• They worked toward a mutual goal and knew when to bend. “It took buy-in from all of us [partners] to realize we all had the same common goal. If we all want to see the dairy and the farm thrive, then we needed to be willing to bend in certain directions when it came to relative value of your equity, how that payment is going to arrive, and in what time and what fashion.”

Throughout the podcast interview, Justin also shares how they maximize cow comfort and herd health. Without a lot of land available around them, Justin says their goals are centered around increasing production per cow by maximizing comfort.

“We’ve noticed over the years that not every cow needs intramammary treatment. We give cows the chance to self-cure, so reducing antibiotic use in mastitis is another goal. We watch those cows, and in some of the minor cases, we give them two to three days. Usually they start to clear up on their own,” Justin explains. “If we find one that needs antibiotics, we try to treat longer rather than shorter. We go for the cure rather than jump the gun to get her back in the tank sooner. The last thing we want to do is undertreat and then have her become clinical two weeks down the road.”

Justin says his team also aims for a high level of consistency when it comes to calf care and takes a unique approach with dry cow management. Their dry cows are housed indoors in free stalls bedded with sand. They give the dry cows a foot bath each week and follow a low calcium diet that’s very low energy – an approach they started in 2017.

“I had the hardest time understanding this kind of dry cow ration, but we’ve now been on it seven years. Every year that goes by, it seems like the health gets better in our dry cows. I didn’t think the cows would milk on this kind of ration because it’s a very cheap ration, and it can separate easily if it’s not mixed well. But it prevents them from becoming too heavy or sluggish,” Justin says. “When they come in [to the milking herd] with the right body condition, they just take off. The two to three-day fevers that a lot of herd managers will see don’t really exist if the cows are coming in with good body condition. In terms of metabolic illness in our transition cows, we hardly treat anything anymore.”

When it comes to breeding and reproduction decisions, Justin and his team do their own ultrasounding work and often look at cows every week. Justin says this helps them focus on each individual cow while remaining flexible and open-minded.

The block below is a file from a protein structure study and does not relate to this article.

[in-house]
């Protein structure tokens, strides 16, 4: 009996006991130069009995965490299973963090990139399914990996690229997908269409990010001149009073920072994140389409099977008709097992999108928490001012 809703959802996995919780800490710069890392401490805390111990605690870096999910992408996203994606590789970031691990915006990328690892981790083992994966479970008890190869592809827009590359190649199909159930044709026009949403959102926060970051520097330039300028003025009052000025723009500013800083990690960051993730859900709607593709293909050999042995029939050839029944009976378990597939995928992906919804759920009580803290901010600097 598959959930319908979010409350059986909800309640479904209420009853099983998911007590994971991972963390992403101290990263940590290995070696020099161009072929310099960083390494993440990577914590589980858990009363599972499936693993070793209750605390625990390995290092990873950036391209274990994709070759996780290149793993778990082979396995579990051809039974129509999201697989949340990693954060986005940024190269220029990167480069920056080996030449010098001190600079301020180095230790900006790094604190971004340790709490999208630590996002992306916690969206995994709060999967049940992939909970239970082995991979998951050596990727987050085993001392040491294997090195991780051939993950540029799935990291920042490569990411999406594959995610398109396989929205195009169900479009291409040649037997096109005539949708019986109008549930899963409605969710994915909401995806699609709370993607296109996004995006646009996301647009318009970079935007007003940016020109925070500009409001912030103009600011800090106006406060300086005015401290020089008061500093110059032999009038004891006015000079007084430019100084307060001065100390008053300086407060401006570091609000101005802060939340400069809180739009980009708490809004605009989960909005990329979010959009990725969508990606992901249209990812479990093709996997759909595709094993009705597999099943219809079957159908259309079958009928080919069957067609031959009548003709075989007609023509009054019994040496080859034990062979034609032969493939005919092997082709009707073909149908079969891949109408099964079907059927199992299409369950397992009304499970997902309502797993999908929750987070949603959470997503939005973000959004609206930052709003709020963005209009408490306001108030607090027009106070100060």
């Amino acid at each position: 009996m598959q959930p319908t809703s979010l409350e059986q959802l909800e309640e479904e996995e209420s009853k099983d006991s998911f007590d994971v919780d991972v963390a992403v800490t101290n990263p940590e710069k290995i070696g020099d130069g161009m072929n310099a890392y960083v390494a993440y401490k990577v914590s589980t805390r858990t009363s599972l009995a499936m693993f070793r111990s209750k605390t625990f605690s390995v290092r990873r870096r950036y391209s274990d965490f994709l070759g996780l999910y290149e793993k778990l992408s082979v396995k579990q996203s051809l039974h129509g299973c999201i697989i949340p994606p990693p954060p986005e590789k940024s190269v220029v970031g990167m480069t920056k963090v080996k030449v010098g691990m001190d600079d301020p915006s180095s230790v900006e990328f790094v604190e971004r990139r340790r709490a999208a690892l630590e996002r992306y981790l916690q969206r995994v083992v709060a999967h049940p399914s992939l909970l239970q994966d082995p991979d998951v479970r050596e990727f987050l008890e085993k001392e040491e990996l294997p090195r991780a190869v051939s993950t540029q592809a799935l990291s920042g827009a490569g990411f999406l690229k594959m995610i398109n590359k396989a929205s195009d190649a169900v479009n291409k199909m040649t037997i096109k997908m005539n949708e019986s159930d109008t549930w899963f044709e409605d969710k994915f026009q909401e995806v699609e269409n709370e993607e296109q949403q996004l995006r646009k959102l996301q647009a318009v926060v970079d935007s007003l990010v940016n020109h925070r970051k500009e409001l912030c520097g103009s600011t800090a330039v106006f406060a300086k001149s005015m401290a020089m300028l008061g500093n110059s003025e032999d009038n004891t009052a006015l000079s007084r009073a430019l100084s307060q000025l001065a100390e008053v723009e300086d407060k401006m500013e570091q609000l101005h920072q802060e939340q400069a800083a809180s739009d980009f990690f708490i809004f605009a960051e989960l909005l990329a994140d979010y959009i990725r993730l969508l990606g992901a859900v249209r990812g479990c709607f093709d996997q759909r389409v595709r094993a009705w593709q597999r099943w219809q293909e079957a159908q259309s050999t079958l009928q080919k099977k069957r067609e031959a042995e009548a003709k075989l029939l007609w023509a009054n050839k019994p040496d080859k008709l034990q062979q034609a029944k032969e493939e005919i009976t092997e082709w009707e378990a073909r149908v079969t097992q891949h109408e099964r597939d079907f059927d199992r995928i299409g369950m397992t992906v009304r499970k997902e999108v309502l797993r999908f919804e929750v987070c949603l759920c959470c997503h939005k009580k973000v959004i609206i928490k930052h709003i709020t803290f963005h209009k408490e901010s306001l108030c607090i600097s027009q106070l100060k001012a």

“We arbitrarily have a line at 200 days in milk that cows need to be bred back, but here again, this is where we look at each individual cow. If they’re 200 days in milk and they’re a good young animal, have high components or don’t have high somatic cell, we’re not one to shy away. We keep trying on cows,” he adds. “I don’t have one line that we use for all cows as far as reproduction, because I want to keep those good cows around. If that means she has to milk 450 days before we dry her off, we’ll just make sure she transitions well by having her on that low-energy, dry cow ration.”

To monitor their herd health and other dairy management practices, Justin works with their Profit Team to track their herd metrics and compare the farm’s performance across multiple months and years.

“Our Profit Team meets three times a year, and those consultants have a lot of industry knowledge. They push us to be better by telling us what works elsewhere. Each time we get together, we give them a monthly monitor that measures our herd metrics and analyzes our goals,” Justin shares. “The monthly monitor is basically a spreadsheet with about 40 different lines of information on it. It ranges from dry matter intake and components to production, cull rate and the number of calves born dead. They help baseline where we’re at, and then the team can see if things are deviating in a good or bad direction.”

While a hands-on, individualized approach to herd management is important to the Rissers, Justin says employee management is key to creating this type of work environment. They offer quality bonuses and also look for employees who are internally motivated when making hiring decisions.

“We offer a milk quality bonus that could cap out at about $200 a month per milking personnel based on the number of quality checkmarks they get, the number of clinicals, and the somatic cell count. That’s one way I feel like we can give back to these employees,” he says. “But when I hire, I tend to look for people who are internally driven and not necessarily those who just want a paycheck. We look for the people who care, who are trainable, and who have good character – not just the ones who come in with all the skills you need. A lot of it has to do with their character, their personality and how they’re going to fill in your operation.”

Staying open to change and new ideas has always been a priority for the Risser family, and that’s a mindset Justin hopes to maintain with his employees and the next generation on the dairy.

“When I came back from college, my family gave me a place on the farm and allowed me to take stuff on almost right away. I’m thinking about how I could make that happen in a number of years with my kids or whoever is going to help transition the farm. That seems fairly daunting to me because I don’t know how I’m going to do that. But my dad and the senior generation did it for me, so I’m pretty appreciative of that,” he adds. “I always felt encouragement from the senior generation to allow change to happen. They let me take over the herd almost right away and do things that were a little different. They also let me buy in as a small share owner after I was married a few years. Even though I was a small percentage owner, when it came to making decisions, we always looked at each other with equal weight.”

To listen to the full podcast interview with Justin, visit The podcast is also available on SpotifyApple Podcasts, and Amazon Music. With a new episode released each month, this interview is the third episode in the fourth season. The podcast was designed to share real-time farmer insight, tricks of the trade, and inspiring stories from dairies across Pennsylvania.